- Check your Au Pair has a current driving licence with no convictions and find out how long she/he has been driving.
- If your Au Pair is from an EU* or EEA* country then she/he can use her licence to drive in the UK.
- Au Pair from most other countries outside the EU or EEA can drive for up to 12 months provided they have a full licence which remains valid. To carry on driving after 12 months they must have obtained a provisional British licence and passed a British driving test before the 12 months elapses. For more information visit www.gov.uk/driving-nongb-licence
- It is essential to ensure you are satisfied with your Au Pair’s driving skills before allowing her/him to drive your children. The Au Pair will probably be used to driving on the opposite side of the road and may be used to quieter roads. BAPAA recommends that host families arrange driving lessons for their Au Pair to make sure he or she is safe and understands our highway code. Ensure that the driving instructor reports back to you when he/she feels the Au Pair has reached the correct degree of confidence required.
- Petrol used by the Au Pair in connection with work is paid for by the family but most Au Pairs will have to pay for petrol for their personal use. This needs to be discussed at the beginning of the Au Pairs stay.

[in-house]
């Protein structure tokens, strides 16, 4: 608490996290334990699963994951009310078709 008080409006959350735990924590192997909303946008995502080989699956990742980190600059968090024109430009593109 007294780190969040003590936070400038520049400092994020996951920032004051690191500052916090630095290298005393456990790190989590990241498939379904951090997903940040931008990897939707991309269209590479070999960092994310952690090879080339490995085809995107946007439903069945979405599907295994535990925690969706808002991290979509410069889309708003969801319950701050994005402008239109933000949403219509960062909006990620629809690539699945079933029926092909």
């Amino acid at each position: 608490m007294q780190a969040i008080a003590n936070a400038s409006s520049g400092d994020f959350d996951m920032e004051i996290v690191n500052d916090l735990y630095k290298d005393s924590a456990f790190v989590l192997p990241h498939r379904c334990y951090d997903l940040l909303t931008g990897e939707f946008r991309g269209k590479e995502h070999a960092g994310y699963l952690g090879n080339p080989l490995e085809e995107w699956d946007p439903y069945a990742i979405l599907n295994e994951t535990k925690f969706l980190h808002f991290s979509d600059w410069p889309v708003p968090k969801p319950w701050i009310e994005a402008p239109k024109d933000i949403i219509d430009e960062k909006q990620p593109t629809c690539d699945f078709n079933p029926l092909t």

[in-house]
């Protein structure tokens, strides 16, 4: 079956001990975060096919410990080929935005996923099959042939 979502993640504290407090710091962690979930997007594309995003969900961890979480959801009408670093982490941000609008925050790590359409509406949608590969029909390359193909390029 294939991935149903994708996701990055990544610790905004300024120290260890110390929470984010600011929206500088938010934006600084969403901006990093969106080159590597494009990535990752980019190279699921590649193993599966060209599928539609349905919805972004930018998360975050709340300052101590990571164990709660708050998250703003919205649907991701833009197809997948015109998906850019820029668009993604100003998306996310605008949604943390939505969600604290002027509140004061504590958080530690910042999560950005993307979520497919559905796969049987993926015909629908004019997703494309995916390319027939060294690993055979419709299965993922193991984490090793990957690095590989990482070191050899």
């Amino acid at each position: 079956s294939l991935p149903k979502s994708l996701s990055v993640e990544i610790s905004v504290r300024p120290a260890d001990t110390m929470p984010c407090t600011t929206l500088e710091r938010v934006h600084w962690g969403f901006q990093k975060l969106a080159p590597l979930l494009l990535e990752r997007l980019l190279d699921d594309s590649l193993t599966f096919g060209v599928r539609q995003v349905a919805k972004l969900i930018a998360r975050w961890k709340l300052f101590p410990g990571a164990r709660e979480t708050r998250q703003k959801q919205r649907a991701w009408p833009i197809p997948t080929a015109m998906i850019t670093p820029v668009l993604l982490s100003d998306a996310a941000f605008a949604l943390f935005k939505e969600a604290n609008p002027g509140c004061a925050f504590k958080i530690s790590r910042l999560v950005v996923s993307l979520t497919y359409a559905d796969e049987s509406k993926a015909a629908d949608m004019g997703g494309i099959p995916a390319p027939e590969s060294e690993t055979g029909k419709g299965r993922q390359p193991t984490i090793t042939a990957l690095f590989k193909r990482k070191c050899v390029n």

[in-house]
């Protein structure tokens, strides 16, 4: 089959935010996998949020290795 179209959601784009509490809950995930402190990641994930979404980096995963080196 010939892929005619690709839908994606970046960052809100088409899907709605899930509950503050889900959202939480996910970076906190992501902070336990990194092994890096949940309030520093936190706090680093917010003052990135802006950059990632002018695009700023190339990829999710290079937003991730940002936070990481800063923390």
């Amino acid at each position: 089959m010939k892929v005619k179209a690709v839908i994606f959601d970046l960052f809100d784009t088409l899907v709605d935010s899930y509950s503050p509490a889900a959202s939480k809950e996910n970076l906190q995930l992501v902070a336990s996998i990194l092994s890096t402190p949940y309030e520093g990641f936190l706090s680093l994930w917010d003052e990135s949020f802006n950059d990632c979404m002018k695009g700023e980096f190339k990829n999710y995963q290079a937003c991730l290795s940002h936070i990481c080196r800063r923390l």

- The family is responsible for insuring the Au Pair to drive the family car. Your Au Pair should only agree to drive if he/she is satisfied that they are insured. Please show your Au Pair evidence that he/she is included on your motor insurance policy before they drive in the UK for the first time.
- Au Pairs under 25 will be more expensive to insure than those aged between 25-27.
- Au Pairs from within the European Union are cheaper to insure with some insurance companies than those from other countries.
- If your Au Pair has an accident in your car you will lose your no claims bonus so it may be worth insuring your no claims bonus.
- Some families put their Au Pair on their company car policy to save the cost of insurance.
*Austria, Belgium, Bulgaria, Cyprus, Czech Republic, Denmark, Estonia, Finland, France, Germany, Greece, Hungary, Iceland, Irish Republic, Italy, Latvia, Liechtenstein, Lithuania, Luxembourg, Malta, Netherlands, Norway, Poland, Portugal, Romania, Slovakia, Spain, Sweden, United Kingdom. (Iceland, Liechenstein and Norway are not members of the European Union (EU) but citizens of these countries have the same rights to enter, live in and work in the UK as EU citizens. Switzerland is not in the EEA but an international treaty means that from 1 June 2002 Swiss nationals have similar rights.)